How to Train Growth Mindset to Third Graders
Editor’s note: I’m the editor who finds personal development articles for Medium Members and I like to put each of those articles in context of the overall topic.
The essence of Jason Hreha’s post, above, is that instant fixes don’t work. Psychologists are trying to replicate each other’s studies and the studies that are failing are all categorized in the realm of instant gratification.
I have one story to add, which is about turning one of these instant fixes into a long term habit that (probably) did work.
My story is about my mother, a 3rd grade teacher, adopting Carol Dweck’s Growth Mindset work.
In Dweck’s most famous study, Dweck taught high school students about brain plasticity and about how the characteristics of intelligence are not fixed. The idea was to convince students that they had control over improving any academic characteristic. Years later, these students scored higher on standardized tests.
It’s tempting to think of that lesson from Dweck as an instant fix. But maybe her study or the reporting on her study failed to take into account what happened after the lesson.
My mom, took that same concept of teaching growth mindset and reworked it for 3rd graders. The reworked lesson plan came down to three YouTube videos. I’ll share those below and then share what happened in the class room after the lesson was over. In my observations of my mom’s classroom, all of the magic was in the habits that the students built afterward.
#1. Success is not an accident
First, my mom inspired her class with someone who embodies self-improvement. Steph Curry came into the NBA too short, too small, and too slow to be a star. Now he’s an MVP and World Champion. And it was all because of his practice habits.
#2. Your brain changes!
Then she threw a two minute video on neuroplasticity at the class.
This is a classic self-improvement tactic — practically all self-improvement books are written to start with an inspirational story and then to immediately pivot into an explanation of why anyone could achieve the same thing.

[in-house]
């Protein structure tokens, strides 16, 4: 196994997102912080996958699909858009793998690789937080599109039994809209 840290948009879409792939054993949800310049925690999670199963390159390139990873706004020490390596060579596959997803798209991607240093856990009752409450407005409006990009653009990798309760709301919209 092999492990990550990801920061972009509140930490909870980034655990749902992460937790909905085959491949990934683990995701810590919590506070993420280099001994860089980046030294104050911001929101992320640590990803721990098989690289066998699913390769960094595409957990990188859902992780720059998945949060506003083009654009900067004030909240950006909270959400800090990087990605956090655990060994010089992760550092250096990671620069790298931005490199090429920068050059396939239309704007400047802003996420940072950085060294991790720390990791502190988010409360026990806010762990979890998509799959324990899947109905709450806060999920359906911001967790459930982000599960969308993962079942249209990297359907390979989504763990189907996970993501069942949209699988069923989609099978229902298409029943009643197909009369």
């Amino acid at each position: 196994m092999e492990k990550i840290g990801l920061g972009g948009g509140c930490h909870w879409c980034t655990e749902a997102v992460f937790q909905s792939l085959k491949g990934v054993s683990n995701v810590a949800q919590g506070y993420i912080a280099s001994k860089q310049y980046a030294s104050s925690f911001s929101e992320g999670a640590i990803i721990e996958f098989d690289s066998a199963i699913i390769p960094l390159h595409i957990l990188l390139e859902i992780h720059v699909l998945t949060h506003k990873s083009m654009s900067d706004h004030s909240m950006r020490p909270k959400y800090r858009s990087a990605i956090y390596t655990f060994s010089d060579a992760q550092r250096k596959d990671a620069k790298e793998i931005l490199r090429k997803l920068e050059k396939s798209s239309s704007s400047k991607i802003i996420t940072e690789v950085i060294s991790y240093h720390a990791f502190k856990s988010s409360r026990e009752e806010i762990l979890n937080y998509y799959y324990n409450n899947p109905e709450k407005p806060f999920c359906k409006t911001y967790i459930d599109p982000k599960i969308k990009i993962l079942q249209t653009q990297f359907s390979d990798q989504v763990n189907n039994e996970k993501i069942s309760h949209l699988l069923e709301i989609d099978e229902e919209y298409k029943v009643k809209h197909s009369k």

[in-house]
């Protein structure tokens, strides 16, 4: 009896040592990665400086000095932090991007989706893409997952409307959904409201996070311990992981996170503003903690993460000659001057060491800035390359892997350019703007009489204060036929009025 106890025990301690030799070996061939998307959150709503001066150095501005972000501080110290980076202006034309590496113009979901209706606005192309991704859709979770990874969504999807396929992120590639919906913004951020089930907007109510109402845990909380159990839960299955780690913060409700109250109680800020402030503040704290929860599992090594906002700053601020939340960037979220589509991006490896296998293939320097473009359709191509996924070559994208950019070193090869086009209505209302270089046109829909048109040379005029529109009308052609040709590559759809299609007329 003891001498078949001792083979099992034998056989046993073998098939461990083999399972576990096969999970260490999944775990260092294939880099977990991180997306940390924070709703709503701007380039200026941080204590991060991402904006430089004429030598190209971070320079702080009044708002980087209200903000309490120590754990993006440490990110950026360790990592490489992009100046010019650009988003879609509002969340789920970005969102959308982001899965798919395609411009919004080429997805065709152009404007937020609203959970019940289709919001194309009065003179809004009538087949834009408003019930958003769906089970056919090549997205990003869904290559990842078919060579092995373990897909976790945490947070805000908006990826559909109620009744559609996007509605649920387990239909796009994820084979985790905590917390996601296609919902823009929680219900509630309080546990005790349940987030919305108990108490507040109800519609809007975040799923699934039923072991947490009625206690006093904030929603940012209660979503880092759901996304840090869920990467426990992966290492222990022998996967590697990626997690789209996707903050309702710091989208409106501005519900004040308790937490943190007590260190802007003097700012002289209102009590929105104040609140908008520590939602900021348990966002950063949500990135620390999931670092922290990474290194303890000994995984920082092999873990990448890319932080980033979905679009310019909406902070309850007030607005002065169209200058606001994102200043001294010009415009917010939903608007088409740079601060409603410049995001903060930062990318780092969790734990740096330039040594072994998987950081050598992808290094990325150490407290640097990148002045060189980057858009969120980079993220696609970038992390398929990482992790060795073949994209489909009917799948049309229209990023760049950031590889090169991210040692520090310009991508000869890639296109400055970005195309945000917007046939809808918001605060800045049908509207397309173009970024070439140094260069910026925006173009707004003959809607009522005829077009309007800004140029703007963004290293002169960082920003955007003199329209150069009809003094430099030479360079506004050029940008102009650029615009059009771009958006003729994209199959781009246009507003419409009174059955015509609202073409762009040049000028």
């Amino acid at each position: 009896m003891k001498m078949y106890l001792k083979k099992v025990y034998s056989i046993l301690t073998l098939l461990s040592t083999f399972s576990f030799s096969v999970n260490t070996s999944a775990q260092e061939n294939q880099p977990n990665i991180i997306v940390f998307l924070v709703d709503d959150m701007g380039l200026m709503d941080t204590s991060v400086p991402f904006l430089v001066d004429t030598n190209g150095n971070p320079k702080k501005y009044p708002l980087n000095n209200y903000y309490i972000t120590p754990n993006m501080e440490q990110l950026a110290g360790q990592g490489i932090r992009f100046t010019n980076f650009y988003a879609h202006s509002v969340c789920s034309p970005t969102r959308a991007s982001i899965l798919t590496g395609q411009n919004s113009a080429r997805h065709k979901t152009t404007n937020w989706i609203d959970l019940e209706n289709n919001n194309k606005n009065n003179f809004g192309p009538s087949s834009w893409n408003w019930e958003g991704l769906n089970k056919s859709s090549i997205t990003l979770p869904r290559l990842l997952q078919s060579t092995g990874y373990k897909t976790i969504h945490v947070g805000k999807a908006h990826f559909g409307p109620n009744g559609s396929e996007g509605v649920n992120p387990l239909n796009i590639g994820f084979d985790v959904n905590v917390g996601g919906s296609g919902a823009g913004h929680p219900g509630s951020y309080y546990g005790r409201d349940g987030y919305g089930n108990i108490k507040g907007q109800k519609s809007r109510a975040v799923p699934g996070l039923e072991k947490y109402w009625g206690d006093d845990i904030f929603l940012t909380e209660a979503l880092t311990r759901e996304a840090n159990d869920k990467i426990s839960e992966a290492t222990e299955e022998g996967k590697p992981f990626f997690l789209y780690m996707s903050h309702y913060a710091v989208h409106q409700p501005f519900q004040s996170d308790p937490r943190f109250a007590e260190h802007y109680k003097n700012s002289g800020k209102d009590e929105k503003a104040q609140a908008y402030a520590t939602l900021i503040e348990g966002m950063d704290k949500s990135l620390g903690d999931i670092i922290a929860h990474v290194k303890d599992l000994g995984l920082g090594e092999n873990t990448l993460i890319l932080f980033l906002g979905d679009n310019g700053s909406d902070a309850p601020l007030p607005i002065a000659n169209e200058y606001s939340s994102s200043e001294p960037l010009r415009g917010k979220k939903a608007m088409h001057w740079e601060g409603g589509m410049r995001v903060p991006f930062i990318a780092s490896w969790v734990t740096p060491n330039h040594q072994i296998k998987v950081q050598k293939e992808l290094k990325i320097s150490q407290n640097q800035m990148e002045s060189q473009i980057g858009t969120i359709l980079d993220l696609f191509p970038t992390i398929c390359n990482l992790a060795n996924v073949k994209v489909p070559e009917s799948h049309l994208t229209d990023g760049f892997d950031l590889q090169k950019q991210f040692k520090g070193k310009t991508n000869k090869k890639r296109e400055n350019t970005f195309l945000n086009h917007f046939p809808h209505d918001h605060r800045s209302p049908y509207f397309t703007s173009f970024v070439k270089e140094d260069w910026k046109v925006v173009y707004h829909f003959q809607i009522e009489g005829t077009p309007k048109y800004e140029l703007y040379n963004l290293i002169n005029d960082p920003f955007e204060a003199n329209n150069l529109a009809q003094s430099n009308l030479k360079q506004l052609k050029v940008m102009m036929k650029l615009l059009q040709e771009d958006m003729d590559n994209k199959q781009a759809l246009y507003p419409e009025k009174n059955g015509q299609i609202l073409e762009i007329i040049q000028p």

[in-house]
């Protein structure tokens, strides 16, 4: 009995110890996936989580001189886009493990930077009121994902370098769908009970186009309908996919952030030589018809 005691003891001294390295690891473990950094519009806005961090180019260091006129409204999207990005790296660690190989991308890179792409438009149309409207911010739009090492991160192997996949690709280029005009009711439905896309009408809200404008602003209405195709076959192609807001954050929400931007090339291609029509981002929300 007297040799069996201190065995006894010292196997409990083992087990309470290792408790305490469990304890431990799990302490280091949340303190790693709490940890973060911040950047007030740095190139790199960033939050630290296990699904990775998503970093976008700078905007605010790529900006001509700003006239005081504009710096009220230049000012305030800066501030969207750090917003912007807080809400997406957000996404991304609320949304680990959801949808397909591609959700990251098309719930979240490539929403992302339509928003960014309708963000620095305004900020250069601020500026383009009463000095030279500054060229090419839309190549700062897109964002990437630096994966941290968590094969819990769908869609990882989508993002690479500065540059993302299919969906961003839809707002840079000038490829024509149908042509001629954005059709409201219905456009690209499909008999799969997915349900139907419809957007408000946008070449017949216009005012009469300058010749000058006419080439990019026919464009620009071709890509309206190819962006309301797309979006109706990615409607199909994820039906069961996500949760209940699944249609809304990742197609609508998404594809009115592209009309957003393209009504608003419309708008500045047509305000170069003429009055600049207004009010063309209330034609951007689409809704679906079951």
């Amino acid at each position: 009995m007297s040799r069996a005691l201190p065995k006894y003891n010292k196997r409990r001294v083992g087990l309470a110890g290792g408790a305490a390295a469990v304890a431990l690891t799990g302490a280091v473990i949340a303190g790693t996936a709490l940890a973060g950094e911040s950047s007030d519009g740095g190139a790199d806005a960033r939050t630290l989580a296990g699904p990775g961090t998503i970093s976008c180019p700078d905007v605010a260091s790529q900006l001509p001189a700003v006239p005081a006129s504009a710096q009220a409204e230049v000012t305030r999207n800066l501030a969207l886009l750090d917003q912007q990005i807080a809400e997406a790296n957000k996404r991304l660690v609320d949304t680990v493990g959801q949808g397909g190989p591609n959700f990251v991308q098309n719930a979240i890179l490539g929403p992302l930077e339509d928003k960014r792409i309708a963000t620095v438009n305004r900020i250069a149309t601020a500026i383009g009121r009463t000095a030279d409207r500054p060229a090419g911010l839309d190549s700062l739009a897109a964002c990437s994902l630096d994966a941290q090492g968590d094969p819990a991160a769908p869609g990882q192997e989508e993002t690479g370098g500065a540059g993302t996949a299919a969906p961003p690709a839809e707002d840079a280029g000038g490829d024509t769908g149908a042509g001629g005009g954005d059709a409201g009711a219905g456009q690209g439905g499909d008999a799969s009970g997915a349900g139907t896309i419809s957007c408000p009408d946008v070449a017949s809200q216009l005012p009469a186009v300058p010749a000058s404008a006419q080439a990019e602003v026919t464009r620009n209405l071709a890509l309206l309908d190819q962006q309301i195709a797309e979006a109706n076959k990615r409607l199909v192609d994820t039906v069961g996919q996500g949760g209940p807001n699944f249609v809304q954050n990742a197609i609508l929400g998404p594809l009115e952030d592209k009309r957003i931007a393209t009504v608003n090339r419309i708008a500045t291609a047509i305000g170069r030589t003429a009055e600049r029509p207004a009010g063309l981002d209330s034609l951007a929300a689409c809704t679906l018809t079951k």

So my mom was hitting her kids with Curry for inspiration and then brain science for plausibility.
#3. The power of yet
After the first two videos, my mom’s class was sold on growth mindset, but they didn’t know how to put it into practice.
Thankfully, Jannelle Monet was a guest on Sesame Street and gave the simplest behavioral pattern for practicing growth mindset: use the word Yet.
I’m not good at math
I’m not good at math, yet.
The growth mindset habit
The three videos above are not enough to change a child’s life. They have to be followed up by a change in behavior.
That’s the entire misunderstanding with Carol Dweck’s study. The focus is on the initial lecture, not the follow on behavior.
One of my mom’s strengths as a teacher was that she brought a consistency to classroom management. And one of the changes she made to her classroom was that she started insisting that the class adopt the word yet.
Every time a kid says yet, they are representing that they are open to learning something new.
The lesson that my mom put together was the launchpad for a new habit. And that new habit was then reinforced hundreds of times over the school year.
You can’t A/B test my mother because she retired at the end of last year. But I can share that her kids had one of the highest test score improvements of any class in her district. Regardless of the merits of standardized testing, something about her teaching that year worked especially well. And anecdotally, that something revolved around the word Yet.